The Stages of Unemployment

Maybe you’re graduating school and going on to “real things”. Maybe you’re leaving a job because your contract ended and coworkers failed to see your professional superpowers. Or perhaps you hate that goddawful place and left your desk a purposeful mess for your Satan of a boss to clear out.

It doesn’t matter how you got to this point, what matters is that you’re here, and funemployment is staring you in the face. Get ready, because the phases of joblessness are much like the phases of grief, in no particular order and bound to regress at any given time:

  • “Busy” Phase– it’s fine that everyone you know has 9-5 places to be. It’s cool that your grandma just came out of retirement because she misses feeling useful. That isn’t for you. You need to paint your nails and practice new ways of applying eyeliner. Maybe you’ll be brave and you tube “How to Give Yourself a Bob Cut”. The possibilities are limitless.
  • TV Phase: Consists of gluttonist amounts of TV & Netflix,  which you’re convinced will never lose their allure. Unbeknownst to you, your TV interests will soon devolves into popular 80s movies, not as popular 90s shows(7th Heaven?) childhood cartoons(Magic Schoolbus, Hey Arthur), present-day cartoons (Dora–who needs Rossetta Stone when you have Dora La Exploradora en Espanol?)
Hey, even cartoons have doppelgangers.

Hey, even cartoons have doppelgangers.

  • Apathy Phase:Where you numbingly wonder your chances of fading into the great back hole of irrelevancy. Your life is Groundhog Day, only you’re not as cool or important as Bill Murray, who still finds ways to be relevant:
Good Ol Billy crashing this unsuspecting couple's engagement photos.

Good Ol Billy, crashing this unsuspecting couple’s engagement photos.

  • Crying Phase: it happens eventually, unexpectedly, starting off as slow, quiet pity sobs and unraveling into puffy-cheeks snotted-shirt, fire-truck wails. You sniffle and hyperventilate a little and then think, “Why  the fuck am I crying? I can do whatever I want, for days on end.” And then you cry harder at the pointlessness of life.
  • I will Sleep Forever Phase: Sleep isn’t for the dead, it’s for the unemployed. Put down the coffee, step away from the eye-puffiness concealer, you’re about to binge sleep and no one can stop you.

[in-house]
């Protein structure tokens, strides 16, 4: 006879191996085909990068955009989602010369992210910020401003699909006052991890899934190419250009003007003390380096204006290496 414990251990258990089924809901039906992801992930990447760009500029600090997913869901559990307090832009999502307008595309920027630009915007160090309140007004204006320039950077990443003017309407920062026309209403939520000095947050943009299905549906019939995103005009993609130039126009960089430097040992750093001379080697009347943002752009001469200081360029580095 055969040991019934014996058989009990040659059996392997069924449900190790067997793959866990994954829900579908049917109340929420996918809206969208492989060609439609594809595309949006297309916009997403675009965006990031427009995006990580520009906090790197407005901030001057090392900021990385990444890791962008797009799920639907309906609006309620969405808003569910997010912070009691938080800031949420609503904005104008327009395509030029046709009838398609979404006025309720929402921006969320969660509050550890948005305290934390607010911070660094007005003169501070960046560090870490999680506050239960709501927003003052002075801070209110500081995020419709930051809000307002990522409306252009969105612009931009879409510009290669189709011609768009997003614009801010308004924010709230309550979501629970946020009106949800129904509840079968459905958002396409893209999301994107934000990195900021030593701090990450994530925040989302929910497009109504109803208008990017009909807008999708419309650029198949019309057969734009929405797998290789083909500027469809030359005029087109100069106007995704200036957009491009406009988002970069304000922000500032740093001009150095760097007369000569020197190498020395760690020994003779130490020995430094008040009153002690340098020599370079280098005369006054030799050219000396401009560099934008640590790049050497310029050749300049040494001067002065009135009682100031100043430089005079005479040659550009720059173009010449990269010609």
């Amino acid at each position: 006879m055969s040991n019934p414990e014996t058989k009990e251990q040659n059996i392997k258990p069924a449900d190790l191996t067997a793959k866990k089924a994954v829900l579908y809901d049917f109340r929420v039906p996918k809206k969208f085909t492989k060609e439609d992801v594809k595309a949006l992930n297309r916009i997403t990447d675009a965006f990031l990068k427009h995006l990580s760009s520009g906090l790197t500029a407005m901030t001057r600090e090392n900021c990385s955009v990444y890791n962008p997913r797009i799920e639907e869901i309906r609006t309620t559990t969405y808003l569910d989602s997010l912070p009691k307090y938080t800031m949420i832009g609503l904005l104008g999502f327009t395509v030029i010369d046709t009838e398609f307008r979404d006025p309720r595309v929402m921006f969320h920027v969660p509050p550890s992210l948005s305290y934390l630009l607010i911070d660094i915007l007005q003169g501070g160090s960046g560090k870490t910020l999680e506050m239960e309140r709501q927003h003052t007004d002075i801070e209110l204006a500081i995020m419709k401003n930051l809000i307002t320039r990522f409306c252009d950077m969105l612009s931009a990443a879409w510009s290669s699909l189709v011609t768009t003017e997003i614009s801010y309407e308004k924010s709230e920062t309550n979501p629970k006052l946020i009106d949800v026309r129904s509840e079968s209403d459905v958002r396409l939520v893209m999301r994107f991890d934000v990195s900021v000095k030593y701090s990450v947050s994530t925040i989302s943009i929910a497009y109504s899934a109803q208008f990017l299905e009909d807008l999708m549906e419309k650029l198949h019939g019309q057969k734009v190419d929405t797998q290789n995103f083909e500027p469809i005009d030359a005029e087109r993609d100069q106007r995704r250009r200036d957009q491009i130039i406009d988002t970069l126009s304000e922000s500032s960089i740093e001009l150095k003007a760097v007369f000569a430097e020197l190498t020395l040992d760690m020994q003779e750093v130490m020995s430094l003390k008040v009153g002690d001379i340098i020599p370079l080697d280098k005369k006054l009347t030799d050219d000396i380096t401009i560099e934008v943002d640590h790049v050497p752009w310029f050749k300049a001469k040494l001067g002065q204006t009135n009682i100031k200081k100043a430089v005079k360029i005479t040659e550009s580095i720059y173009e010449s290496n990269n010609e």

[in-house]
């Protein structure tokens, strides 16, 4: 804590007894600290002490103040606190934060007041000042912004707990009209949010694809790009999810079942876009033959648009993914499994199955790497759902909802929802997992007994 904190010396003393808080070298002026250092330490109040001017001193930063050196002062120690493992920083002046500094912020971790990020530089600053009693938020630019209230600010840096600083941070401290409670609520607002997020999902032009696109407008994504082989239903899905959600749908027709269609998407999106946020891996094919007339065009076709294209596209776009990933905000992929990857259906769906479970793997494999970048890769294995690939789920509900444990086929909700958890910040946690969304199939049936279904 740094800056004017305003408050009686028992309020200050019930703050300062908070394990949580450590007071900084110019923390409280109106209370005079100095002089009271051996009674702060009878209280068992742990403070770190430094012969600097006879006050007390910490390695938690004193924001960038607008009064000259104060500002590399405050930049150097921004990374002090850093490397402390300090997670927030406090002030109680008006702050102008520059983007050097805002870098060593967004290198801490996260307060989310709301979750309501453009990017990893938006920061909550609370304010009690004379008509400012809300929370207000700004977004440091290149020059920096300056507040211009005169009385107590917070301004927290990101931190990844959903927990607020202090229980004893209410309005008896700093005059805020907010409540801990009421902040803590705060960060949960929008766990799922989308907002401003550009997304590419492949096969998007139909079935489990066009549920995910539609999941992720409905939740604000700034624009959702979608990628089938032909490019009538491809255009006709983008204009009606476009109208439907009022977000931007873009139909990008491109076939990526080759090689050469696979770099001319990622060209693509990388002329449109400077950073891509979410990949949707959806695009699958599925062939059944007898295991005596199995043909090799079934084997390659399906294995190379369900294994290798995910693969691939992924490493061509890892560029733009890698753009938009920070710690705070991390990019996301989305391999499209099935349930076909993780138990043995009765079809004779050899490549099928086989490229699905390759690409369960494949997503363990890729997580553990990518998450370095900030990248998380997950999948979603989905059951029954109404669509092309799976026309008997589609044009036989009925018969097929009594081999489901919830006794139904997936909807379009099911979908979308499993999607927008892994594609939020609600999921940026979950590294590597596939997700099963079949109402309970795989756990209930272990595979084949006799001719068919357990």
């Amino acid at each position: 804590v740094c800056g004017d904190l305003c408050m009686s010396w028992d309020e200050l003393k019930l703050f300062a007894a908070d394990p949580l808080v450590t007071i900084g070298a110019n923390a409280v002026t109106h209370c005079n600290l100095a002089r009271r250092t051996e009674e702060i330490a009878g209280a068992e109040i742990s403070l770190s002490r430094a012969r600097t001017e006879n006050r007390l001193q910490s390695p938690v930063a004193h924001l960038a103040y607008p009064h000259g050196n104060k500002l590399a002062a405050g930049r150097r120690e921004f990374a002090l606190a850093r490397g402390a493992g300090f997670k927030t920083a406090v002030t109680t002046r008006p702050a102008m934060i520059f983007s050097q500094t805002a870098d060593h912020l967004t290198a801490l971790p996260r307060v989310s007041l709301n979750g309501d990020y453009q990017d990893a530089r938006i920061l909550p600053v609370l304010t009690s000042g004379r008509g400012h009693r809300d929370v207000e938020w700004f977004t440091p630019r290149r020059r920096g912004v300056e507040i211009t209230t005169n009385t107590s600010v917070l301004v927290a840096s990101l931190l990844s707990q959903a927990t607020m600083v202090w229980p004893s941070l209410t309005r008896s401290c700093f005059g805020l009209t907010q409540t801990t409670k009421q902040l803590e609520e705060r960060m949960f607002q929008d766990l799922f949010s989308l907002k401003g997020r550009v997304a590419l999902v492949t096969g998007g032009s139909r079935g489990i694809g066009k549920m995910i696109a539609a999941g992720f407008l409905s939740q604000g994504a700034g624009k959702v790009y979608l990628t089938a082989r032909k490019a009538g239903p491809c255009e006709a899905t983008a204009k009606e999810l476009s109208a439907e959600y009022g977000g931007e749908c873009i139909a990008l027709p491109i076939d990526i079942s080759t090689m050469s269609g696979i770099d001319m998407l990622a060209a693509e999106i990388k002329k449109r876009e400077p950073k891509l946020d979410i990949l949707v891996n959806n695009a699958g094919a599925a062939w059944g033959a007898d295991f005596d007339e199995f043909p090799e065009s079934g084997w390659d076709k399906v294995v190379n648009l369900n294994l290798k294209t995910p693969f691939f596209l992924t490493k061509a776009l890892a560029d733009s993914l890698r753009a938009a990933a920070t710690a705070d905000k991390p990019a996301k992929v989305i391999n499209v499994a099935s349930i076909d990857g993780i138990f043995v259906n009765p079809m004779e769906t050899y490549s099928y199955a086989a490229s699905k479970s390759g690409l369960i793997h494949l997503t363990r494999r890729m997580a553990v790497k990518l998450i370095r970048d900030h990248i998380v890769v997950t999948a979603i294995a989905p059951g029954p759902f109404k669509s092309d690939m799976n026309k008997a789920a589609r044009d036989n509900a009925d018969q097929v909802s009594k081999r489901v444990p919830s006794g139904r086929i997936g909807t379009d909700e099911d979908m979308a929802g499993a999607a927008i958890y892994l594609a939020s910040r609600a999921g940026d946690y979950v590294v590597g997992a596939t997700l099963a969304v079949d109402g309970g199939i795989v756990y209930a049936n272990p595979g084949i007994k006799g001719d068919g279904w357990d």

• Healthy phase: You are going to be the most proactively unemployed person you know. You’ll go for your morning run, eat kiwi for breakfast, froyo only on weekends. When you’re motivated enough to head to the gym in the early afternoon, you’ll have to sift through the seniors doing adaptive aerobics, but you’ll be secretly glad because you’re the hottest person working out, no contest.
  • Drunk Phase: Where alcohol creeps into any part of every day, because you have no one to be accountable to, and drunk job hunting is way more doable than sober scowering. Until you have to proofread your cover letter.
  • Intellectual Phase: Usually sandwiched somewhere between the “Busy” Phase and the Healthy Phase, this involves reading all those books you’ve been meaning to educate yourself with but haven’t found the time. Now time is endless, and those books are throwing themselves off the shelves at you. And by “reading books” you mean getting to the half-way point and deciding you get the gist of the subject.
  • “Networking” Phase: In which you attend all free workshops, groups and volunteer opportunities, chanting some segment of “The Favour Bank” philosophy in your head as justification for your wasted time. When your friends bitch about work, you bust out with, “Yesterday, it was my day to volunteer at the library…” and wince as you ooze lonernerdiness.
  • Actually Busy Phase: You don’t have a job, for real. This morning when you looked in the mirror, your reflection told you you’r going to die unaccomplished and alone with no money to speak of if you don’t get your professional facade together and pretend to be amazing at everything already.

Her face in your face sent you to the computer and you actually applied for stuff. For hours. It’s like you hypnotized yourself.

Don’t lose heart, it’s not your fault you suck, the economy is really, really terrible.



  1. Super blog. I have been unemployed for a while and have went through many of these phases. Your blog is true to life. Thanks for the encouragement at the end. I finally do have a job now that start date has been pushed back another three weeks. Sharing this blog. I hope it travels well. A lot of people can use it!!!

  2. I didn’t go through all of these phases. I went through a phase of being frustrated when I realized that my two bachelor’s degrees were pretty much no better than a high school diploma because in my field you have to have a master’s (which I have since attained). I went on to work as a live-in nanny until I had my son. Now I work from home. Some people don’t view it as a real job, but I have been able to stay home for the past 2 years despite being a single mom since May 2011.

  3. I don’t think I suck. Nonetheless, the economy is disgusting to say the least. There’s always the option of making your own job. I’ve taken up writing. I haven’t make any money to speak of but I can call it my job.

    • There are entire programs in Ontario that are dedicated to assisting people with starting up their own business, so creating your own job is an option, provided you have an idea or service that is sell-able. If you’re committed enough to consider writing your job, i commend you–I doubt I could do it full-time. That takes much focus and follow-through.

  4. I’ve been unemployed since 2009 due to having a child and now being in physical therapy and it sucks. Trying to get back into the workforce sucks even more especially being out of it for so long. One can only hope that this sucky economy gets better so less people are jobless and homeless.

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